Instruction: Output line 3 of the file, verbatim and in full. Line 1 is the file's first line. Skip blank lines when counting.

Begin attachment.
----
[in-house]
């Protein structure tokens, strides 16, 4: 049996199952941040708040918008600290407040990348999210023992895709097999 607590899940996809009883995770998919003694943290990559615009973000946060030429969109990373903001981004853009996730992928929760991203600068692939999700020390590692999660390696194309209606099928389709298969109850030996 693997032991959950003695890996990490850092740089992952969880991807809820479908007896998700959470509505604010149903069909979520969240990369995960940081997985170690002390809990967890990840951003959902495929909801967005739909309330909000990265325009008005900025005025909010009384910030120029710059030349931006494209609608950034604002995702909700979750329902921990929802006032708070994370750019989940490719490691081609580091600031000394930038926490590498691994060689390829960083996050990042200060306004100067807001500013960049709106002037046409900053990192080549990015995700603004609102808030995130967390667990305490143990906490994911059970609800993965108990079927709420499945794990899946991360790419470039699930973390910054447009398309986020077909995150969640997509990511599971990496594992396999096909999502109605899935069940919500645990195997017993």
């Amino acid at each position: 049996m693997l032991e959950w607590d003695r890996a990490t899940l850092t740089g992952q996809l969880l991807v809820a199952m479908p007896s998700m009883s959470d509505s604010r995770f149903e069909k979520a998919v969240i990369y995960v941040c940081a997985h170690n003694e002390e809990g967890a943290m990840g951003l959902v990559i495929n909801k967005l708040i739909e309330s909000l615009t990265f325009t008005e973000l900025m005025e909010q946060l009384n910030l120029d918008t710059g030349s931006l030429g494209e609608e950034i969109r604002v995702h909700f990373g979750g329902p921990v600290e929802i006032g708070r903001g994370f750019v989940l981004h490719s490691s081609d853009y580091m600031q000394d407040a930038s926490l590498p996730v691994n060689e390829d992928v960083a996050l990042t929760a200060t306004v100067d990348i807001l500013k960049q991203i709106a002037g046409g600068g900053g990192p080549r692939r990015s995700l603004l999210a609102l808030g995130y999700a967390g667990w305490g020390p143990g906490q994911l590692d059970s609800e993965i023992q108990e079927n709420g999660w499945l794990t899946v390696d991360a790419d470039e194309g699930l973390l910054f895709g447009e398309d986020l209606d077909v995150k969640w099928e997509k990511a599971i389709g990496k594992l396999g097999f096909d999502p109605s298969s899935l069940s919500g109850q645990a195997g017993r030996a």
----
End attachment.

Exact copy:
């Amino acid at each position: 049996m693997l032991e959950w607590d003695r890996a990490t899940l850092t740089g992952q996809l969880l991807v809820a199952m479908p007896s998700m009883s959470d509505s604010r995770f149903e069909k979520a998919v969240i990369y995960v941040c940081a997985h170690n003694e002390e809990g967890a943290m990840g951003l959902v990559i495929n909801k967005l708040i739909e309330s909000l615009t990265f325009t008005e973000l900025m005025e909010q946060l009384n910030l120029d918008t710059g030349s931006l030429g494209e609608e950034i969109r604002v995702h909700f990373g979750g329902p921990v600290e929802i006032g708070r903001g994370f750019v989940l981004h490719s490691s081609d853009y580091m600031q000394d407040a930038s926490l590498p996730v691994n060689e390829d992928v960083a996050l990042t929760a200060t306004v100067d990348i807001l500013k960049q991203i709106a002037g046409g600068g900053g990192p080549r692939r990015s995700l603004l999210a609102l808030g995130y999700a967390g667990w305490g020390p143990g906490q994911l590692d059970s609800e993965i023992q108990e079927n709420g999660w499945l794990t899946v390696d991360a790419d470039e194309g699930l973390l910054f895709g447009e398309d986020l209606d077909v995150k969640w099928e997509k990511a599971i389709g990496k594992l396999g097999f096909d999502p109605s298969s899935l069940s919500g109850q645990a195997g017993r030996a």